2020 Lamborghini Sian FKP 37
The 2020 Lamborghini Sian is a hybrid supercar that the Italian firm unveiled ahead of the 2019 Frankfurt Motor Show. Powered by a V-12 gasoline engine and an electric motor, the Sian is Lambo’s first mass-produced hybrid. However, the supercar is limited to only 63 units, so it’s actually a preview of things to come, like an electrified successor to the Aventador.
Design-wise, the Sian stands on its own by combining a new design language with styling cues inspired by the iconic Lamborghini Countach. Its interior, on the other hand, is based on the Aventador’s, albeit it comes with bespoke elements and fancier features. The Sian also showcases innovative technology, like a state-of-the-art energy recuperating system and a supercapacitor instead of a traditional lithium-ion battery. Let’s find out more about that in the review below.
2019 Lamborghini Huracan EVO GT Celebration
This is the Lamborghini Huracan Evo GT Celebration. It’s dressed up in orange and green, two colors that typically don’t look good together — except during Halloween — but Lamborghini somehow found a way to do it. Beyond its aesthetics, the Huracan Evo GT Celebration is an important car for Lamborghini. It’s a special edition model that was created to celebrate the Huracan GT3 Evo’s successful conquests of the 24 Hours of Daytona and the 12 Hours of Sebring, which it did in two consecutive years. Only 36 units of the Huracan Evo GT Celebration will be built and all 36 units are earmarked for the North American market with deliveries scheduled to begin in early 2020. For those of you looking to score one of the most unique special edition Lamborghini Huracans you’ll ever see, the Huracan Evo GT Celebration is probably as unique as it’s going to get.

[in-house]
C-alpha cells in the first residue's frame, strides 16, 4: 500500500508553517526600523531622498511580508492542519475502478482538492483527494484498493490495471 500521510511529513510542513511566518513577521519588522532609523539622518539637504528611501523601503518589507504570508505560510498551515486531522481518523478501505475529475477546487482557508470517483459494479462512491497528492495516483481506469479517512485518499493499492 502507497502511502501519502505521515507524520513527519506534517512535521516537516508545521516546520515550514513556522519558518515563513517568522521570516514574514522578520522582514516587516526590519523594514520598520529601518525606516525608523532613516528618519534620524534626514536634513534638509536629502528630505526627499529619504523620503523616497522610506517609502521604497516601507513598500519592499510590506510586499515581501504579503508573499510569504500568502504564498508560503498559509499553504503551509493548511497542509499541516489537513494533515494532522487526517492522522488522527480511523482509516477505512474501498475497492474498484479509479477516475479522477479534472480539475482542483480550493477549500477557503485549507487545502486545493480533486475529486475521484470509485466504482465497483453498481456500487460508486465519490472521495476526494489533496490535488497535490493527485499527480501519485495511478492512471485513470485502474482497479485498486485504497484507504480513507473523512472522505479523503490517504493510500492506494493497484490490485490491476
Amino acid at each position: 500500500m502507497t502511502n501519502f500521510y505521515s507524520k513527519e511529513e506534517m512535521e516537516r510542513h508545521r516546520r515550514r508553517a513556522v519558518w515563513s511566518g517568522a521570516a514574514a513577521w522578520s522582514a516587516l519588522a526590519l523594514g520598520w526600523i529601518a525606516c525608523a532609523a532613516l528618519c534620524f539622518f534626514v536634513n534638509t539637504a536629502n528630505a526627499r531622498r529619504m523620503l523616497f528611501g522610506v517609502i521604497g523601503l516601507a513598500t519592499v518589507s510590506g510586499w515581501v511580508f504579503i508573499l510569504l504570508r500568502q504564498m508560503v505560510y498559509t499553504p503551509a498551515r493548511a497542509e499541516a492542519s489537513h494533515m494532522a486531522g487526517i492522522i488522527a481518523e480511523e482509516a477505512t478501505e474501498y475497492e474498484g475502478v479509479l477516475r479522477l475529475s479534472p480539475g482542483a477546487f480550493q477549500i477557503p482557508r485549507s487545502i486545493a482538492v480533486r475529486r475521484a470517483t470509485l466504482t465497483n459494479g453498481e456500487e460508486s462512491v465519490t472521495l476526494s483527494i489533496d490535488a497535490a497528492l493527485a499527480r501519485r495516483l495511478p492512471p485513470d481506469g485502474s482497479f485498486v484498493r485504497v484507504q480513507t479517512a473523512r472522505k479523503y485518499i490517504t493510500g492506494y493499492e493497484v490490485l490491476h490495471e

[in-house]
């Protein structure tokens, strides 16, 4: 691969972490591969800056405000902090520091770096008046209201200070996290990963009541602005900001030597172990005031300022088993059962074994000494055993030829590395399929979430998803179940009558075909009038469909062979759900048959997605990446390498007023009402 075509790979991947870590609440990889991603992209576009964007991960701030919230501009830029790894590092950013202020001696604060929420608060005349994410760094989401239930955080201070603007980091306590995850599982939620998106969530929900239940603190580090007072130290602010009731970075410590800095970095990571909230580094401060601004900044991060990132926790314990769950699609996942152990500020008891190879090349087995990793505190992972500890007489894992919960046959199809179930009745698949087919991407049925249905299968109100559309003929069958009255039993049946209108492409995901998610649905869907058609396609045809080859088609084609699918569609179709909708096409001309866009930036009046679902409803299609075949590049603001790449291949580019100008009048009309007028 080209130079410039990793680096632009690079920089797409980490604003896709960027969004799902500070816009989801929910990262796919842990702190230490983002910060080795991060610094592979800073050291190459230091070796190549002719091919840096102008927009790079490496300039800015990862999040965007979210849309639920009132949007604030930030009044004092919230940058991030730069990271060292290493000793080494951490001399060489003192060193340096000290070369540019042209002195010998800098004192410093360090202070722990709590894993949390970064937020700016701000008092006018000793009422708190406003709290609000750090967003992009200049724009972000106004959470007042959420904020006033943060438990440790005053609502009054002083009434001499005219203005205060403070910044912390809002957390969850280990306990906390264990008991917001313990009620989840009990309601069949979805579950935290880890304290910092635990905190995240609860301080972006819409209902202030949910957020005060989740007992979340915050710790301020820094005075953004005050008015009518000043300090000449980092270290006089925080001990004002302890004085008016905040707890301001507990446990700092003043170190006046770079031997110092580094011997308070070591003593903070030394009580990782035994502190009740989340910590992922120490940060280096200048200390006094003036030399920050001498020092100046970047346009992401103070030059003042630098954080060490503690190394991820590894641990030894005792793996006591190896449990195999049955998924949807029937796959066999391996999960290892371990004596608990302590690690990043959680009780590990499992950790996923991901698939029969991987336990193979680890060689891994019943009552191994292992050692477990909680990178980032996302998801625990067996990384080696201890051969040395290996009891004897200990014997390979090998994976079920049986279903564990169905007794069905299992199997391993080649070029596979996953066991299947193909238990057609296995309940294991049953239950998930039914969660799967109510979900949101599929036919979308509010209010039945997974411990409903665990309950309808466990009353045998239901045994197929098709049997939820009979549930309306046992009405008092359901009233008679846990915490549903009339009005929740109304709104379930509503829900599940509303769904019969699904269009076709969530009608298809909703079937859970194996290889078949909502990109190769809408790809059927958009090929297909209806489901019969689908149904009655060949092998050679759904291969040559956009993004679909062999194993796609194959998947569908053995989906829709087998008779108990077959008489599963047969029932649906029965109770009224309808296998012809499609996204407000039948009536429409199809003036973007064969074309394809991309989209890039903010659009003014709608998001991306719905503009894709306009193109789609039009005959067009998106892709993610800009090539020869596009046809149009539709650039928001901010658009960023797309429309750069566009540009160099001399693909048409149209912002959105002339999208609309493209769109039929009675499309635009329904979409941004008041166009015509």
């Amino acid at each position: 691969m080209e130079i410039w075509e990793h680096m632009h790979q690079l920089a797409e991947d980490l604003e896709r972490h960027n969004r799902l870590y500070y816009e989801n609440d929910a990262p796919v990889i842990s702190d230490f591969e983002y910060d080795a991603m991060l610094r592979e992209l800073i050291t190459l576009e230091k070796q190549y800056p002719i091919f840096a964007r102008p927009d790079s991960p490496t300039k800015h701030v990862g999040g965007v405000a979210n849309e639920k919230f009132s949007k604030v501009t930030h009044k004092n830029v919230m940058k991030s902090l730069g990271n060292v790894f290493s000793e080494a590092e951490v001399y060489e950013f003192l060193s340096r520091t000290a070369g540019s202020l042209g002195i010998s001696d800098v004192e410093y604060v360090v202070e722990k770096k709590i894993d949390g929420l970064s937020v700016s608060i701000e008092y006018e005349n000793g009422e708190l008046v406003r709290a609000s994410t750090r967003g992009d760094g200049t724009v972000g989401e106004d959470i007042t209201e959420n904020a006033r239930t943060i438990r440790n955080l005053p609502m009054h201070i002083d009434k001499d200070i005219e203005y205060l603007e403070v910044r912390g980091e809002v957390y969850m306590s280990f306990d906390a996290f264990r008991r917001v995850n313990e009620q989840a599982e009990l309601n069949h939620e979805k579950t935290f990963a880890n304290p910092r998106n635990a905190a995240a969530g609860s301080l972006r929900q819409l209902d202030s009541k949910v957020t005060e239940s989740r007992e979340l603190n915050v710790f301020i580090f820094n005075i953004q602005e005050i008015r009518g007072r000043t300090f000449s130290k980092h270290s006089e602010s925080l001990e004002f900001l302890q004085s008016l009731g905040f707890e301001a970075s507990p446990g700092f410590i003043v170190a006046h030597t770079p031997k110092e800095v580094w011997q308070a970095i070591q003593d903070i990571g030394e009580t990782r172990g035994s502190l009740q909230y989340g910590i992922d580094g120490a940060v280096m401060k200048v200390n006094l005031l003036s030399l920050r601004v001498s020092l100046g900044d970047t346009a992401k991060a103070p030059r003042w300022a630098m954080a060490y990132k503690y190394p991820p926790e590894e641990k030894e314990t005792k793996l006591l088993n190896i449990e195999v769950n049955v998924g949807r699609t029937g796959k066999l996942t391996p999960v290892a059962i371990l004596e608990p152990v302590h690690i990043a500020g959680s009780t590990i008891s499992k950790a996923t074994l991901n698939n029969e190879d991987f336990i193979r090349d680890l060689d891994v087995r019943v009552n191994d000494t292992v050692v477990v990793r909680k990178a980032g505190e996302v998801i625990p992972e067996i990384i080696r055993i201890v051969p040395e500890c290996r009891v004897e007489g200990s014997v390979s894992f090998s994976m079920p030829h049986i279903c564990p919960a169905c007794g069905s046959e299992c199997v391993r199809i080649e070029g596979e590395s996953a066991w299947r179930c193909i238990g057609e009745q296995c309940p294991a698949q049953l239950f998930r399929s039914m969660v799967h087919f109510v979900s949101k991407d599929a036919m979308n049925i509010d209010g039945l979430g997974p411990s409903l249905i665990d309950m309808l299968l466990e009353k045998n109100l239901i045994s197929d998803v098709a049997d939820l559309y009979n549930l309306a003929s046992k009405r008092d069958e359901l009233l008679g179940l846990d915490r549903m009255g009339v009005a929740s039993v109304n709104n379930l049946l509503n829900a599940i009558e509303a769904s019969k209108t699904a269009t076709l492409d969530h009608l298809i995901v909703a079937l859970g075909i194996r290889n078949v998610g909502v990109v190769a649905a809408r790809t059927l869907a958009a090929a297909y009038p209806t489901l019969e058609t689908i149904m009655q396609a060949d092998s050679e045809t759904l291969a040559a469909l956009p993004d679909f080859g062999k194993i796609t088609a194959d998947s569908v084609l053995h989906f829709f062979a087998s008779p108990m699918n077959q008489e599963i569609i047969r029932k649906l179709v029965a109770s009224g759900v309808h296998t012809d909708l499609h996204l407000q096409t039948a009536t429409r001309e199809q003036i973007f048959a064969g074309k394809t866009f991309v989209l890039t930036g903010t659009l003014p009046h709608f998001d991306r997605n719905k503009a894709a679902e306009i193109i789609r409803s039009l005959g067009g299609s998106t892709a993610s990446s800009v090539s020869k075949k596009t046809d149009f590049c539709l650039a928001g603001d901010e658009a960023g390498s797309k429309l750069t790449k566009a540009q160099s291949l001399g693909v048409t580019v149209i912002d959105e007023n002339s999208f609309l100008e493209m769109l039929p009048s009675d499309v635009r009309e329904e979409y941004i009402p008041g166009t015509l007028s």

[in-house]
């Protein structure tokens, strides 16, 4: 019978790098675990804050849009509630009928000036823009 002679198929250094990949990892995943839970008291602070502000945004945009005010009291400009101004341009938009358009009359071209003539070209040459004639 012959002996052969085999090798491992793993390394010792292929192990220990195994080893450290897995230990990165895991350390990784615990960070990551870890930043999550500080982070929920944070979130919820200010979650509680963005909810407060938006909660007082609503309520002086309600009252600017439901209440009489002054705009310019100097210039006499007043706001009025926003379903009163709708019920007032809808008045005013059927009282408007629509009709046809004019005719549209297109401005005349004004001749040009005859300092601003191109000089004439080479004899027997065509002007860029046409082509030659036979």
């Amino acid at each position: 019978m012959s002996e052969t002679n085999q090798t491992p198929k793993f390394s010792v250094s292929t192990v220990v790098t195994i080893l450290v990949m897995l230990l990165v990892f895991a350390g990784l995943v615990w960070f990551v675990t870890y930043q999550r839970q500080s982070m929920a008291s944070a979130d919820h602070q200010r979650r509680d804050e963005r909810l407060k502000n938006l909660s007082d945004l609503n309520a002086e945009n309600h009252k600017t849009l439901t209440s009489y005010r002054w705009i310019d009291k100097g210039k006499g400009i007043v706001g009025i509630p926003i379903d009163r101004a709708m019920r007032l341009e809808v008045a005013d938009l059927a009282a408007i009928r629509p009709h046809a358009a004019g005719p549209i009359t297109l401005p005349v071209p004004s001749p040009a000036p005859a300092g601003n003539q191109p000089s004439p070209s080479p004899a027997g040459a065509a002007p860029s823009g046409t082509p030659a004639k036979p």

Lamborghini Huracan Sterrato
The 2019 Lamborghini Huracan Sterrato is an experimental concept car that the Italian firm launched in June 2019. As the name suggests, the Sterrato is based on the 2019 Huracan supercar, but unlike standard sibling it includes off-road-specific features and technology from the Urus SUV. Described as a "super sportscar for challenging environments," the Huracan Sterrato also pays tribute to similar experimental vehicles from Lamborghini’s storied past.
The 2019 Huracan Sterrato may be an usual vehicle for a company like Lamborghini, but it’s not the first of its kind. Back in the 1970s, test driver Bob Wallace modified several production Lamborghini’s to create unique performance cars. Two of them, the Jarama Rally (1973) and Urraco Rally (1974), featured off-road-specific suspensions and upgrades designed for rally racing. Almost 50 years later and Lamborghini is revisiting its off-road supercar legacy with the 2019 Huracan Sterrato.
2019 Lamborghini Huracan Evo
The Lamborghini Huracan Evo is the mid-cycle facelift of the company’s entry-level supercar. Although it’s described as a new-generation model, it’s exactly what the name says, an evolution of the nameplate. It was introduced in early 2019, almost five years after the Huracan went into production.
Design-wise, the Evo is based on the higher performance Huracan Performante. It features more aggressive front and rear ends, as well as a bespoke set of wheels. Inside the cabin, there’s an infotainment system with a big touchscreen, while motivation comes from the beefed-up engine from the Performante. While it won’t set a new Nurburgring record, the Evo is notably quicker than its predecessor. Let’s find out more about that in the review below.